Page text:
23 August 2009

The Music Starts, Chapter One

This year, at least, T. S. Eliot was wrong. April wasn't the cruelest month. It was the most wonderful, miraculous month of Tim's life.

In early March, the mission president had surprised Tim with a phonecall and the news that he was the new zone leader for Northampton. That meant he would probably stay there for the six months he had left. Tim was glad; Birmingham was exciting but loud and crowded, and everyone was so busy all the time. The pace in Northampton and the surrounding towns was a bit slower. People would take time to talk, even with a couple of young Americans in white shirts who wanted to discuss religion. Most were polite but content with being "CE" and with setting foot in church a couple of times a year.

Tim had learned to respect the Anglican tradition even if he didn't agree with everything in it. At least they built beautiful chapels. He wished his own church would build something other than big boxy conference rooms with a plain pulpit at the end. Arches and stained glass just felt more reverent somehow. One of the advantages of being senior was that when Tim got tired or frustrated, he could pull rank and drag his companion into whatever old parish church was nearby, where he would sit and recharge by savoring the reverent silence, the architecture that drew his eyes and heart upward, and the sense of history.

His favorite was the church at Finedon, near Kettering; built in the 1300's, so old he could scarcely comprehend it. People had been worshiping there for over a century before Columbus got on the boat, yet there he was too, in the same place where people who'd never heard of chocolate or Shakespeare or a printing press had sung and prayed almost 800 years ago. Back home in Arizona they sure didn't have any place like that. Tim wondered if he'd been born in the wrong country sometimes. In many ways he felt a lot more at home in England than he ever had where he grew up. It seemed like his life had begun when he stepped off the plane at Heathrow; he could hardly remember anything before that anymore.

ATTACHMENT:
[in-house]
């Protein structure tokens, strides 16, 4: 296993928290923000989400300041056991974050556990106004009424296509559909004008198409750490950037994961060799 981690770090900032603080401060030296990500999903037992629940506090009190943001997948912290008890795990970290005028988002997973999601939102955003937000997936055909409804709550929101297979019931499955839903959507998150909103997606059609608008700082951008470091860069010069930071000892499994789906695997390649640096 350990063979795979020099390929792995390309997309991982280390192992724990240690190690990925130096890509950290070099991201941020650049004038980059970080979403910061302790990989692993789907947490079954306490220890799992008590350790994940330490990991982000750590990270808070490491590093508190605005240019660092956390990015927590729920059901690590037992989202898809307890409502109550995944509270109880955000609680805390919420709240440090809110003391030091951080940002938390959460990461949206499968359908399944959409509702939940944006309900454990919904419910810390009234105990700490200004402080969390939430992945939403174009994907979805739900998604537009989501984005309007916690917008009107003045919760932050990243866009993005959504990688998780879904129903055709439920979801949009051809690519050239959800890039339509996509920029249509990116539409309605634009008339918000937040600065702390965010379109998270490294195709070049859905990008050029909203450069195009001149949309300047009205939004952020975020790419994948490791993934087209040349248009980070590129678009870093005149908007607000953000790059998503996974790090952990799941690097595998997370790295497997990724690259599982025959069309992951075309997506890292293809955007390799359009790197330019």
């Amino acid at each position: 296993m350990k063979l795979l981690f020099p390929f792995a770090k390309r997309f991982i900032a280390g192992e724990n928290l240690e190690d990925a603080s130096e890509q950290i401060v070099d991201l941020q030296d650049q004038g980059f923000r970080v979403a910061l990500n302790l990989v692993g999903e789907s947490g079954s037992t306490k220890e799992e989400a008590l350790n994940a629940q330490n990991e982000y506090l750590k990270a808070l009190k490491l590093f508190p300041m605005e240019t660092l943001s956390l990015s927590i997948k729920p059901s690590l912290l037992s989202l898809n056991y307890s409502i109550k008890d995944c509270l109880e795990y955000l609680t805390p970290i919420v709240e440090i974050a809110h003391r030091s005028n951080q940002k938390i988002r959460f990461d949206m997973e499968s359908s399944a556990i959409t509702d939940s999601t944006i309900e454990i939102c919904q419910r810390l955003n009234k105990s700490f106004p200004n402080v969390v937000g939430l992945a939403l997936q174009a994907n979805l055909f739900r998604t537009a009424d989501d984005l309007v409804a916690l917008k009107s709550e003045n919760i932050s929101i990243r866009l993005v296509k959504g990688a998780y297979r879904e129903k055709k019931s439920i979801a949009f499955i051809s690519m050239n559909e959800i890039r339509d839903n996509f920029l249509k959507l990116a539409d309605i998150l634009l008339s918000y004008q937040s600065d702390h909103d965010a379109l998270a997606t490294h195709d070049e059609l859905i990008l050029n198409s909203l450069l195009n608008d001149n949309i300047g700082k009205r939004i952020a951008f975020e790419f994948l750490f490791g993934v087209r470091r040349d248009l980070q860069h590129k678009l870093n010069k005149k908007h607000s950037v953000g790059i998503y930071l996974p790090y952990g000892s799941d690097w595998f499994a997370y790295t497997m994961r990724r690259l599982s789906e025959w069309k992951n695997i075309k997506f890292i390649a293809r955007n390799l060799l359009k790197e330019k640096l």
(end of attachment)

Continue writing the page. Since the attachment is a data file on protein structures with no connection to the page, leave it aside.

That Sunday evening Tim and his companion had back to back appointments far enough away that they had to take a taxi to make the second one. Even after 18 months out, once in a while Tim encountered somebody with the most outrageous countrified accent, and that taxi driver took the cake. He blathered on about his upcoming vacation to Mallorca but Tim and Elder Hemsworth both thought he said New York. Amazing, the variations in The Queen's English one encountered even in a small place like the U.K.

Appointments finished, the two headed back to their flat and the part of being a ZL Tim dreaded the most: collecting weekly reports and writing his own for the mission president. It was an accountant's drudgery, almost always mixed with this or that story of squabbles and spats between other missionaries, or missionaries and members, or somebody allegedly breaking mission rules, or looking too long at a local girl, or sneaking off to the movies during proselyting time. So far nothing so serious he had to go to the mission president, and Tim prayed he'd never have to deal with something like that. Except for the reports and paperwork, Tim loved what he did and was good at it. He'd baptized more than almost anyone else in the mission. He loved being able to share his faith, he loved England, he got on well with Elder Hemsworth and all the other missionaries, who liked and respected him. He couldn't imagine being more content.

Monday morning came. It was transfer day. A big group of new missionaries had just arrived from the States, and according to the mission office several had been assigned to Tim's zone. So he and Elder Hemsworth caught the train from Wellingborough up to the mission home for the monthly check-in with the president and to meet the new kids. It was late April and spring was already well underway. Much to Tim's delight, the sun was out, the low hills of the Midlands were green and fresh as the train clacked toward Birmingham, and tree after tree surprised him with torrents of blossoms in white, pink, blue and purple.

Tim made the rounds in the mission office, visited with the president briefly, then went to the church next door where all transferring missionaries were meeting and making their exchanges. Everything was familiar routine. He found the group of new missionaries and asked for those who would be joining his zone. Two were there waiting, one was elsewhere for a moment but expected soon. Tim had been talking with the two new guys for a few minutes when he heard footsteps behind him, and one of the new elders said "Oh, here's Elder Rayburn."

Tim turned round with hand outstretched, ready to shake. Their hands met. And then their eyes.

(Chapter Two coming soon)

5 comments:

Ned said...

Wonderful, I can't wait for more!

El Genio said...

Oh the suspense is killing me. And incidentally, I'm the type who loves collecting reports, what does that say about me? lol

Ben said...

are you making this up? or is it personal experience? or a story you've heard?

thanks for the comment you left on my blog. I know my mom loves me. I wish I was better at showing my appreciation for her.

Alan said...

@Ben:

Stick around and you'll find out.

Ned said...

So just what is your definition of "soon"? One can only hang on a cliff for so long. :(